Malta is definitely a warm country around this time of the year. I've found that things really take a lot of time here in Malta. People have remained kind, helpful and curious during my 3 weeks so I guess the Maltese are exactly that. I'd add that they are generally also a little reserved and very proud. And they have a lot of reason to be proud. The Maltese flag is decorated with a representation of the George Cross, awarded to Malta by George VI of the United Kingdom in 1942 for Malta's extraordinary bravery during the hardship of Second World War. Then there is all the history, the culture and the sheer beauty of the country.
I had a chance to drop in on The Knights Hospitallers and learn a little more about the Knights of Malta. The location is set in what used to be the Holy Infirmary and the historical hospital from where the Knights operated. The Knights Hospitallers were known for providing the best medical service available at that time and this brought a lot of injured and sick people to Malta in hope to be healed.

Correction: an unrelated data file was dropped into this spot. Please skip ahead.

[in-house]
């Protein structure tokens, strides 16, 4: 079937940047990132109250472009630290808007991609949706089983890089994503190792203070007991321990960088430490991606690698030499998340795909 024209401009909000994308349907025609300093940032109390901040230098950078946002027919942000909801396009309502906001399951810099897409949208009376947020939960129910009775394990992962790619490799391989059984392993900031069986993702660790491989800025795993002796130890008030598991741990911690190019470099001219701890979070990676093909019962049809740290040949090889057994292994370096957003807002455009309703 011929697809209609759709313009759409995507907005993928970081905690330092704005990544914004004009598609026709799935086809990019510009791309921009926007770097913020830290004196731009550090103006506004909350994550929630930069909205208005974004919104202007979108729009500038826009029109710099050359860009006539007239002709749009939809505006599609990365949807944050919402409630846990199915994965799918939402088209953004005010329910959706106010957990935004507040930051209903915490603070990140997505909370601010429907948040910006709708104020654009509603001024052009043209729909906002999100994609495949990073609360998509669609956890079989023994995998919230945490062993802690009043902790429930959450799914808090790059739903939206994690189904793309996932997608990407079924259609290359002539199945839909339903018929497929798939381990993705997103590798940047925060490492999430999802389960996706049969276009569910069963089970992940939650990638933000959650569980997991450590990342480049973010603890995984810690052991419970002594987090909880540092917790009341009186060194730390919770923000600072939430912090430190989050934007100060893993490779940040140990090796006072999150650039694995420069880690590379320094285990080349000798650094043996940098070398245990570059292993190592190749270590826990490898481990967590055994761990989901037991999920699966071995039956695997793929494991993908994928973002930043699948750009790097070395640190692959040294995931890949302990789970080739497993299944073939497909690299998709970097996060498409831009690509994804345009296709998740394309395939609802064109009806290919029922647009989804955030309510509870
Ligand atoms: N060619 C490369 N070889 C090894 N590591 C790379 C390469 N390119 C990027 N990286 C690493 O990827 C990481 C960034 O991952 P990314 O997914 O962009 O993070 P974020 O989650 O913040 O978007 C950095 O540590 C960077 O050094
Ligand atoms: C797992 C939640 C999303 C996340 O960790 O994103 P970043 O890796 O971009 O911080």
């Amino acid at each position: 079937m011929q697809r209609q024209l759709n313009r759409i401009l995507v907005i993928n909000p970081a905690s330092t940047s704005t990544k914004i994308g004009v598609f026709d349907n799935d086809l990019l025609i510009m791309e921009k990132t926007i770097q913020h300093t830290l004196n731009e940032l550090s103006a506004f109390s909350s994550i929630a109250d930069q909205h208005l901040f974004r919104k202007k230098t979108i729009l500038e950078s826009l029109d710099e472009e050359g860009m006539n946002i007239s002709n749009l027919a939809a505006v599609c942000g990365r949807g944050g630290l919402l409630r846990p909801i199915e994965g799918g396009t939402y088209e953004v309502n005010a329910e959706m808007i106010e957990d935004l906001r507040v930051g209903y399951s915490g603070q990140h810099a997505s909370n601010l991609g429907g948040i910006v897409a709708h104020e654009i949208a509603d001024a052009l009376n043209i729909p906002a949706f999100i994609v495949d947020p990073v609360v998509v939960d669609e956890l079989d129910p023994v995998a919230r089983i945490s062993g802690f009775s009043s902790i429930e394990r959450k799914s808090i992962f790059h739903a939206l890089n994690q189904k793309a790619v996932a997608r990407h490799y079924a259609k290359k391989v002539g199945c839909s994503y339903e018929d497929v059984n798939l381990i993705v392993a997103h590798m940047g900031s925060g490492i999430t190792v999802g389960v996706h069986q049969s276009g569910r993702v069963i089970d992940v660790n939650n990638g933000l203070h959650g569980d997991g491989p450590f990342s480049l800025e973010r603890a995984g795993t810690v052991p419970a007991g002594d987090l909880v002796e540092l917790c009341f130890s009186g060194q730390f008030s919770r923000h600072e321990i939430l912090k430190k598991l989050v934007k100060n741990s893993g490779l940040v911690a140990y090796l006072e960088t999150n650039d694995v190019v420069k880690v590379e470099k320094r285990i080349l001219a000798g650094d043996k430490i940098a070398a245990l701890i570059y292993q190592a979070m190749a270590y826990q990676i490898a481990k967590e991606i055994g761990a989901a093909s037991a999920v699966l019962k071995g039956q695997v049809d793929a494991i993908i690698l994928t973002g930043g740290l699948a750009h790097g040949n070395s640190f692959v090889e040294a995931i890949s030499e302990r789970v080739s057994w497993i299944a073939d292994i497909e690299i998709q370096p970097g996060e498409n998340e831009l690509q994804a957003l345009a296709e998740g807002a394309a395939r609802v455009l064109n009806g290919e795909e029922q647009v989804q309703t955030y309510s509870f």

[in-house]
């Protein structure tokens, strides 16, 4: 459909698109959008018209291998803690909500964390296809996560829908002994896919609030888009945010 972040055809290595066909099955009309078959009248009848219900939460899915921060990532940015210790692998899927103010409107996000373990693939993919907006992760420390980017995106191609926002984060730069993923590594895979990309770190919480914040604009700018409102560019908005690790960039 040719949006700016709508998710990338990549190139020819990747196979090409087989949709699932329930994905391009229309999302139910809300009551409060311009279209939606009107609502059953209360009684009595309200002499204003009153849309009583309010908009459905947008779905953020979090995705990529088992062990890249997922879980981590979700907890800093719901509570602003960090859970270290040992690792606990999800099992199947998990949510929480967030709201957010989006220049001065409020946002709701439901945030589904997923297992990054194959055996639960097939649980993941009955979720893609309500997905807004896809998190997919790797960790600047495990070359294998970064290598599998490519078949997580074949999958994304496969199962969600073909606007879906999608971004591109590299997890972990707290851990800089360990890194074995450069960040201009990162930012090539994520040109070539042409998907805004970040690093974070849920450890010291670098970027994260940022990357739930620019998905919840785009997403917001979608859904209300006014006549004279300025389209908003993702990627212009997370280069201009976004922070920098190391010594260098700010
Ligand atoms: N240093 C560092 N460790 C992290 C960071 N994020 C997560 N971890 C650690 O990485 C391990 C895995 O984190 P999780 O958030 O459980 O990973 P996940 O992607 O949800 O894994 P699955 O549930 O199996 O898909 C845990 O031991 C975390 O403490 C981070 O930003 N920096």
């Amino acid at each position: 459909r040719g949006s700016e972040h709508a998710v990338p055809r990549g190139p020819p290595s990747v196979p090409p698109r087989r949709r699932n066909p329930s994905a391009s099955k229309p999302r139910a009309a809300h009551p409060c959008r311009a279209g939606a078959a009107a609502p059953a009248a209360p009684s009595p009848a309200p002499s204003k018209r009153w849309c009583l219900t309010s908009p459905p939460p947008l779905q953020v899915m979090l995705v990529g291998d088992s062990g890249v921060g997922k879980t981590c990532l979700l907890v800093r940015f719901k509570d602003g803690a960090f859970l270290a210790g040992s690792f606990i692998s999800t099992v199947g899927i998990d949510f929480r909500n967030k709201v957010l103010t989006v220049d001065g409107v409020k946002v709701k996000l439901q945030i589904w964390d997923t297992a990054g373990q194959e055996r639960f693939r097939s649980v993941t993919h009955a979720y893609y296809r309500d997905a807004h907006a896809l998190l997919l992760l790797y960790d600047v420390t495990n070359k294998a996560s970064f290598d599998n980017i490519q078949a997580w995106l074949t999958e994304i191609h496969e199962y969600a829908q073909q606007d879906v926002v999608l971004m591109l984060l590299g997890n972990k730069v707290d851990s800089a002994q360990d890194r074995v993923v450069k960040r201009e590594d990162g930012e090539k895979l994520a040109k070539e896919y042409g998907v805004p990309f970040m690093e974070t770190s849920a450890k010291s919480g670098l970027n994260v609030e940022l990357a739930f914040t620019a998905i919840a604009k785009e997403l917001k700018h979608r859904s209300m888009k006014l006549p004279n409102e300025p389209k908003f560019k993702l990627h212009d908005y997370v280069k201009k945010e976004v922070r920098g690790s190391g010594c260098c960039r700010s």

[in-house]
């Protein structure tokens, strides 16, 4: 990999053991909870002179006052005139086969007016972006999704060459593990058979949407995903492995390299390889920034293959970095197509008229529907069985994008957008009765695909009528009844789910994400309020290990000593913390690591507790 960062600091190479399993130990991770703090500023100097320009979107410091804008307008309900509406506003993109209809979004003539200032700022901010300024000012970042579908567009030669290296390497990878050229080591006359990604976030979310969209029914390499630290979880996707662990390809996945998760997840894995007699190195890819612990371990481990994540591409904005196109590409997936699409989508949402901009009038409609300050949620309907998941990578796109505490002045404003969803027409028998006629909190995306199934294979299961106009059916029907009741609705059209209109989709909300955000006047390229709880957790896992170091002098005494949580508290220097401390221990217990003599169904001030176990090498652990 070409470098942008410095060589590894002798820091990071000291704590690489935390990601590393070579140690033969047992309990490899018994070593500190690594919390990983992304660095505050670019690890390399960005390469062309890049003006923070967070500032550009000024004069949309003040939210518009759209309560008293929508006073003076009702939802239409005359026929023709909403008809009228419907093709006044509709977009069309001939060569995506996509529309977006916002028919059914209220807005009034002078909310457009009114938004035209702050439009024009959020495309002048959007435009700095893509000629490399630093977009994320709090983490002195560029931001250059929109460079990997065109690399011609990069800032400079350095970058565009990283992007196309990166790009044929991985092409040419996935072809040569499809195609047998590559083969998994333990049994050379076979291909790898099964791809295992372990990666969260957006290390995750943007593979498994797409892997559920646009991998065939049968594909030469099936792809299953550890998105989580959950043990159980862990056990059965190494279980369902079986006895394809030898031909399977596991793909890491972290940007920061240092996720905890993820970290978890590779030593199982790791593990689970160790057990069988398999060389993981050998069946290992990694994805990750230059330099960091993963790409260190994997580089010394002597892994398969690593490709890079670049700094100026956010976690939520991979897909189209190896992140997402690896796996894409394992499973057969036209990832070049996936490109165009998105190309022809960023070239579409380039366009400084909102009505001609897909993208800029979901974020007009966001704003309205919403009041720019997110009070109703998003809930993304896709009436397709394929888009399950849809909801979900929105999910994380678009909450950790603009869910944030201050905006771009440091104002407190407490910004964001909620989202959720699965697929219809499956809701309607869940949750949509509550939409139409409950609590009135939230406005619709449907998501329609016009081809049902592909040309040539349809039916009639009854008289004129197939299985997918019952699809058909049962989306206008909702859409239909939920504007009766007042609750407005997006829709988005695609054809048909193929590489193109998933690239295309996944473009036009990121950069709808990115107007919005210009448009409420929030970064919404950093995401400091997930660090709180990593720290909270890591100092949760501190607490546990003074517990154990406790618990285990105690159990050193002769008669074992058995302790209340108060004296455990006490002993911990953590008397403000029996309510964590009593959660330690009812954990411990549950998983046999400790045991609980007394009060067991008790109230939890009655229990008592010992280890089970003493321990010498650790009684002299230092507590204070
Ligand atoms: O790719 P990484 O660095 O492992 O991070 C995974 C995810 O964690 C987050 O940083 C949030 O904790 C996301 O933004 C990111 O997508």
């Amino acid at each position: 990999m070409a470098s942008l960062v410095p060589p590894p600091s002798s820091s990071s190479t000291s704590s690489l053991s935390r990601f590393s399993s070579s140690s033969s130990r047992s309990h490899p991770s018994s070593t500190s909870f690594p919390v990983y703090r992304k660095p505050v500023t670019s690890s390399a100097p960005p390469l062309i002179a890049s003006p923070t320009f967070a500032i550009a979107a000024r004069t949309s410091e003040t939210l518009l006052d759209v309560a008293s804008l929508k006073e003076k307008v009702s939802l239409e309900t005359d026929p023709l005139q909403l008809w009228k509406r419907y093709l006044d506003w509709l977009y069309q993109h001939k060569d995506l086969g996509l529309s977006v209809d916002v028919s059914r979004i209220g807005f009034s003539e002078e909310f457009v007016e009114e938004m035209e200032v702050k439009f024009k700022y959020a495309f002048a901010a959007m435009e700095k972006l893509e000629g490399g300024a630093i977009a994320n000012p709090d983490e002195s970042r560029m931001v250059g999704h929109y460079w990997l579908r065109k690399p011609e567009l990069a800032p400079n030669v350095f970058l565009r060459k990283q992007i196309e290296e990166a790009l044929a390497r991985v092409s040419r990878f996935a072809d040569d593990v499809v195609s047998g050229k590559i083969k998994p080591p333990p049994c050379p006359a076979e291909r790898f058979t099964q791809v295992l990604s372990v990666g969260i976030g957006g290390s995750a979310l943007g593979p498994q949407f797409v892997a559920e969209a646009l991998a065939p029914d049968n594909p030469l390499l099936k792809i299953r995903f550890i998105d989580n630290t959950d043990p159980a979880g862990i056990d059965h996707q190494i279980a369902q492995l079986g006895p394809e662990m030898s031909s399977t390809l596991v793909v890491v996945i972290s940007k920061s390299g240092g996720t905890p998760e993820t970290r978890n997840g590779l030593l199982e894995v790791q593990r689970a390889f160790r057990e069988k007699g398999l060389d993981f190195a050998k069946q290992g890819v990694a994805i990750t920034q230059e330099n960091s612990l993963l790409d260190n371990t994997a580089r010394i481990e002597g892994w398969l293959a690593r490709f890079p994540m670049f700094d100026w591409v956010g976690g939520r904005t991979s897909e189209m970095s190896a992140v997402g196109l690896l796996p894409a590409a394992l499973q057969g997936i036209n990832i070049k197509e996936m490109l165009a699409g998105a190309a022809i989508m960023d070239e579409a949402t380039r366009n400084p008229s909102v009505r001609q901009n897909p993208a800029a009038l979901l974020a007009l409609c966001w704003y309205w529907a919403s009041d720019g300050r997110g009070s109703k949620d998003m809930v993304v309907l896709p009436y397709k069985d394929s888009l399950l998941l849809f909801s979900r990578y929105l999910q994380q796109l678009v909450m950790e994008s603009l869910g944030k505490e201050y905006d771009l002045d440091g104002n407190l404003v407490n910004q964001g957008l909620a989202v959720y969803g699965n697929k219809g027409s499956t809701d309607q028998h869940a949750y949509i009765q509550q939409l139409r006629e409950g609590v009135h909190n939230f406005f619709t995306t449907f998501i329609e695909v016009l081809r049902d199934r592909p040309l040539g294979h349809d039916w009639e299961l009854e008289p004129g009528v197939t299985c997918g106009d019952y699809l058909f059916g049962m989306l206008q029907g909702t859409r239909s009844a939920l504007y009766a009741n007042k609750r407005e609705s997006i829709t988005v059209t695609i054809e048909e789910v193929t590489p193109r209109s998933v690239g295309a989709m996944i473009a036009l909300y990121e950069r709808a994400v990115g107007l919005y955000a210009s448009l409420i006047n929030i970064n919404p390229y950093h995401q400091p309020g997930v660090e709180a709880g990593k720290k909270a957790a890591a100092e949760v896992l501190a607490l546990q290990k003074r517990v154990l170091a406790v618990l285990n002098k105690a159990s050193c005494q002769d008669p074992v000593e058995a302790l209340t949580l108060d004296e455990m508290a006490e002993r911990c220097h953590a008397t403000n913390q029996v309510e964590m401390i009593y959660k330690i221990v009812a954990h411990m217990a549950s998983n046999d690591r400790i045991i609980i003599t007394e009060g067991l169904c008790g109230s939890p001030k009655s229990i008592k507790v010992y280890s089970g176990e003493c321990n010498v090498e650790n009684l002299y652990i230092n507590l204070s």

Try hanging out with this fellow all alone in the former mental wards.
Or how about walking here while hearing about how many died from the plaique.
It was kind of creepy in a very interesting way being down in the cellar/dungeon kind of atmosphere all alone. I was there at 10:00am when they opened up and no one else came down there for the first hour. The setting for the museum is where they used to treat the mentally ill. Well worth the visit at only €5.
Site map of the Hypogeum made in October 1907
I haven't been to interested in the megalithic temple complexes located around Malta. I'm very intrigued by their structure and age (5-6,000 years old). However I've had plenty to keep my mind busy with and not enough money nor time to go and explore. Perhaps it will be different if I someday return as a tourist. Sergio and his dad, David, took me up to see it from a distance but we didn't enter as I figured it was mostly just old rocks. However I recently learned that if you want to see the Hypogeum of Ħal-Saflieni then you need to make a reservation more than a month in advance! If that is a psychological trick then it worked. I decided I wanted to see it.